Two weeks in and the end of Sesshin; a tough seven days but it’s amazing how strong your sitting gets as the week progresses. Does the world change as your mind changes? Or does it work the other way? Or maybe both?

From my perspective, my mind is constantly changing; as the story I tell myself changes, and as long as I attach to the stories I tell myself, I will see the world in many different ways. What I feel I need to do is to get myself out of the way. But the problem is that the world is It and I am It, and the stories I tell myself are It; so It – my Buddha Nature, my true self, whatever you want to call it, is trying to get itself out of the way. Not going to happen as long as I’m stuck in that particular groove.

So, for me personally, I have to wear it out, because the ‘seeking mind’ won’t let go. So the relative aspect of myself is getting in the way of the experience of ‘just this’ for me, and as my mind changes, yes, it sometime feels as if the world changes. There really isn’t anything to do; I just have to let my conditioned responses take their course, work on them, in terms of putting thoughts to one side as in Dogen's advice, ‘thinking not thinking’ and wear it out, so the experience of the world, my mind, Big Mind, Life, becomes ‘just this’, all inclusive, all embracing.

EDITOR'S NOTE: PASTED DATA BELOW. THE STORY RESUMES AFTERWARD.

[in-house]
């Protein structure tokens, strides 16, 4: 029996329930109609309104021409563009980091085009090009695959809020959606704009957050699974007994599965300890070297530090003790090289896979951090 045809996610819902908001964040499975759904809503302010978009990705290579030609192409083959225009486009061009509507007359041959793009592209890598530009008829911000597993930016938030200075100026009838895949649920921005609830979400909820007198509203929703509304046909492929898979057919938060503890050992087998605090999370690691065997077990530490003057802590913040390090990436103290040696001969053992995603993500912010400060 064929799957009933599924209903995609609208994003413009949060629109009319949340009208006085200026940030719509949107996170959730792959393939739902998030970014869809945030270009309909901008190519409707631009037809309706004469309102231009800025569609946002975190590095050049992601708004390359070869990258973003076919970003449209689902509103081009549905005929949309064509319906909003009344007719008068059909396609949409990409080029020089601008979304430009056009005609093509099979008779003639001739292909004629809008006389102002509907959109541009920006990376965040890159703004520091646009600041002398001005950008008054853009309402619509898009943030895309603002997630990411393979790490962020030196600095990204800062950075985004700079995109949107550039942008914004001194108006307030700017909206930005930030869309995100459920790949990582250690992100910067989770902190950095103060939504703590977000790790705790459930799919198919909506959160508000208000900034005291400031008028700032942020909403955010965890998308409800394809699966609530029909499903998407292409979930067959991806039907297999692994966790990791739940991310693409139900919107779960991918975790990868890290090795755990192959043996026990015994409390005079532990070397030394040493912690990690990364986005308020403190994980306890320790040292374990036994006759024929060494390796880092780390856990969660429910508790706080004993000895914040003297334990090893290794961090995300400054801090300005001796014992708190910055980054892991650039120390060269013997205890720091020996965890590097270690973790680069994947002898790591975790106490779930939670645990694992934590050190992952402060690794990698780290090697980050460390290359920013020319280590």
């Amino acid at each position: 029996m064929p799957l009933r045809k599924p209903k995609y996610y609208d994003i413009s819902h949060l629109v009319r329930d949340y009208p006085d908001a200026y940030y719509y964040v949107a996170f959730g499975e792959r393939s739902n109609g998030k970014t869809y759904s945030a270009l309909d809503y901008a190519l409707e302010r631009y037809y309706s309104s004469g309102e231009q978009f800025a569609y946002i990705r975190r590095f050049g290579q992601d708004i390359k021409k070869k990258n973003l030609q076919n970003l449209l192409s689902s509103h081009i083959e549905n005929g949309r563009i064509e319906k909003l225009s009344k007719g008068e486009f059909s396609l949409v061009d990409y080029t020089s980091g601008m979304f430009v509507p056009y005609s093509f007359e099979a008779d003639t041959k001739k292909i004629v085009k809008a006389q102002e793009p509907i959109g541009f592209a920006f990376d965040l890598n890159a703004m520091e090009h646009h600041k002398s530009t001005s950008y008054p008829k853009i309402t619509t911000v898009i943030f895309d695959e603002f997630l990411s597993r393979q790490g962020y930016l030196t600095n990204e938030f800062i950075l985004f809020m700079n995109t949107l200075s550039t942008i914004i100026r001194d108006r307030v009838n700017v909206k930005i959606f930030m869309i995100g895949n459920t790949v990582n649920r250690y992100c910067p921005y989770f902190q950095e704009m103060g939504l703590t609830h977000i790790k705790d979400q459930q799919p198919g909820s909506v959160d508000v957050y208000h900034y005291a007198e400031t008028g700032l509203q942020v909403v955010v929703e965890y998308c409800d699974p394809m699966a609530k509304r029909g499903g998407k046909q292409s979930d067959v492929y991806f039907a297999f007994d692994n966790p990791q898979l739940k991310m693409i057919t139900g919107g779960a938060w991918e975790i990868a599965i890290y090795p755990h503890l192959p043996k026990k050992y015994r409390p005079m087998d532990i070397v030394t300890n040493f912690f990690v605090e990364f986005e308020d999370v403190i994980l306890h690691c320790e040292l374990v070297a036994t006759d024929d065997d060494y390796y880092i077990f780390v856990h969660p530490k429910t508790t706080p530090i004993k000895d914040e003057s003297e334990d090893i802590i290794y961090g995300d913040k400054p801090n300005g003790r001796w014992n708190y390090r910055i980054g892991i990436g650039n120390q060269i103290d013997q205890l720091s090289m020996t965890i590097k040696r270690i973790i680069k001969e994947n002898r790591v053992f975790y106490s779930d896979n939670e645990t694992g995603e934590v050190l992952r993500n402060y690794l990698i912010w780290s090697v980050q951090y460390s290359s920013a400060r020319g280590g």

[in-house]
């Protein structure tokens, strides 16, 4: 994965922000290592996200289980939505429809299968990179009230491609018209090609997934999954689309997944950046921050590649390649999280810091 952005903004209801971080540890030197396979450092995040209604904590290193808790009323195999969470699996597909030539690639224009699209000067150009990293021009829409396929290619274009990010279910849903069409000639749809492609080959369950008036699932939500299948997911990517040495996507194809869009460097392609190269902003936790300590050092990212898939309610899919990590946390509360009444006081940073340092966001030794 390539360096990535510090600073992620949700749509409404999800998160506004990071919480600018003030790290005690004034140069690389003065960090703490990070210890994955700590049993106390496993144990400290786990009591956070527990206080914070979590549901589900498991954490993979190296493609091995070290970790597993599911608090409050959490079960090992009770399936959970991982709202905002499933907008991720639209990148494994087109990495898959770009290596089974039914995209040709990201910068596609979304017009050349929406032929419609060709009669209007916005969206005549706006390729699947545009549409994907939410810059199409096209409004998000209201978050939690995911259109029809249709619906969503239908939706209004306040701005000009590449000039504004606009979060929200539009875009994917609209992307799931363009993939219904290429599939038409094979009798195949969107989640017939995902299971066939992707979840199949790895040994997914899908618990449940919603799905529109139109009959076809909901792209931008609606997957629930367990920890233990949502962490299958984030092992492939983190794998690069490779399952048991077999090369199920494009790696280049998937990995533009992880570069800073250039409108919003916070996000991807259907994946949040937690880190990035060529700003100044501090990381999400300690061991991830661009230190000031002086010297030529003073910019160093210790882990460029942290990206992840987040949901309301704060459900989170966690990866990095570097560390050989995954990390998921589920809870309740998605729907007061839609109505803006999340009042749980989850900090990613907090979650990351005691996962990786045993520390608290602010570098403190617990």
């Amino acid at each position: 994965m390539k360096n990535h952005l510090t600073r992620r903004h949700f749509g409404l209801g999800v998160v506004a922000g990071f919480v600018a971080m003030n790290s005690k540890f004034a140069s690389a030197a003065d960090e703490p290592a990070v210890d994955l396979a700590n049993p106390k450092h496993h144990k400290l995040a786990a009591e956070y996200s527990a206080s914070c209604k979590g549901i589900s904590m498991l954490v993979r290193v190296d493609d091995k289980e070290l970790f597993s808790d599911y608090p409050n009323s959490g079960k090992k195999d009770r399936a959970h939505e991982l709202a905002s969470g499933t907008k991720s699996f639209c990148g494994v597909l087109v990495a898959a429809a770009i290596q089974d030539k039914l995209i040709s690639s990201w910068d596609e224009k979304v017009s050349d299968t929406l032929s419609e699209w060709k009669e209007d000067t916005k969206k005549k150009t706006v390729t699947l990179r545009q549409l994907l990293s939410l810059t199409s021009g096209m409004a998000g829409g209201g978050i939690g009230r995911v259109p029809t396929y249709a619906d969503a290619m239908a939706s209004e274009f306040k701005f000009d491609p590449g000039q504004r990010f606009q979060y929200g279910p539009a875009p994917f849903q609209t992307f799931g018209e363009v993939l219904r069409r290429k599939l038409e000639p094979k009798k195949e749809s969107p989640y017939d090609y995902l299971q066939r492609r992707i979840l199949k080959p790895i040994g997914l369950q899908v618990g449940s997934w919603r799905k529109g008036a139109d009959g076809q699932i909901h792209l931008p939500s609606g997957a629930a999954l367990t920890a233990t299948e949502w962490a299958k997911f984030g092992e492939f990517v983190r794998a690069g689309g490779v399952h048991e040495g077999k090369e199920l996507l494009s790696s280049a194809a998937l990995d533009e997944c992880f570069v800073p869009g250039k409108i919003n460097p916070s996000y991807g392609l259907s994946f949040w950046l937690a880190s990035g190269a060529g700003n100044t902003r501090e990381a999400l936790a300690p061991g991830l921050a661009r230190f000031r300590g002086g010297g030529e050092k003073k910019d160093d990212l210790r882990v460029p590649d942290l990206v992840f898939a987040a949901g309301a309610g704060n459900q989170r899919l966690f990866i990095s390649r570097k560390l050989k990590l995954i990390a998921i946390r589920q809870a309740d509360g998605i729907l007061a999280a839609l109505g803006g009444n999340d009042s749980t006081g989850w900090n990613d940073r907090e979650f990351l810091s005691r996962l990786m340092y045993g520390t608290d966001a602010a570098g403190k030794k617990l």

Karen Shoji Robbie offers these poems that remind her of changes
 
Meditation
burning incense
with giant leaps
scale the summit
soak in the mire
collecting dust
when I get cold
I put on my jumper  
                               
autumn
leaves
in crisscross light
copper to dust
fading of green
shadow
of winter's breath

 

Brodie Shoji McKee - Birds 2

News from Centres 

Liverpool

Beginners Sessions
In Liverpool the Beginning Zen course consists of 3 sessions.

Session 1 takes place once a month on a Saturday afternoon,1.30 to 3.30pm. This informal session includes instruction in zazen, correct posture in different sitting positions, and basic meditation techniques. Our aim is that after this session people will immediately be able to do zazen comfortably at home. Instruction is tailored to individual needs and there is opportunity for informal discussion over tea and biscuits.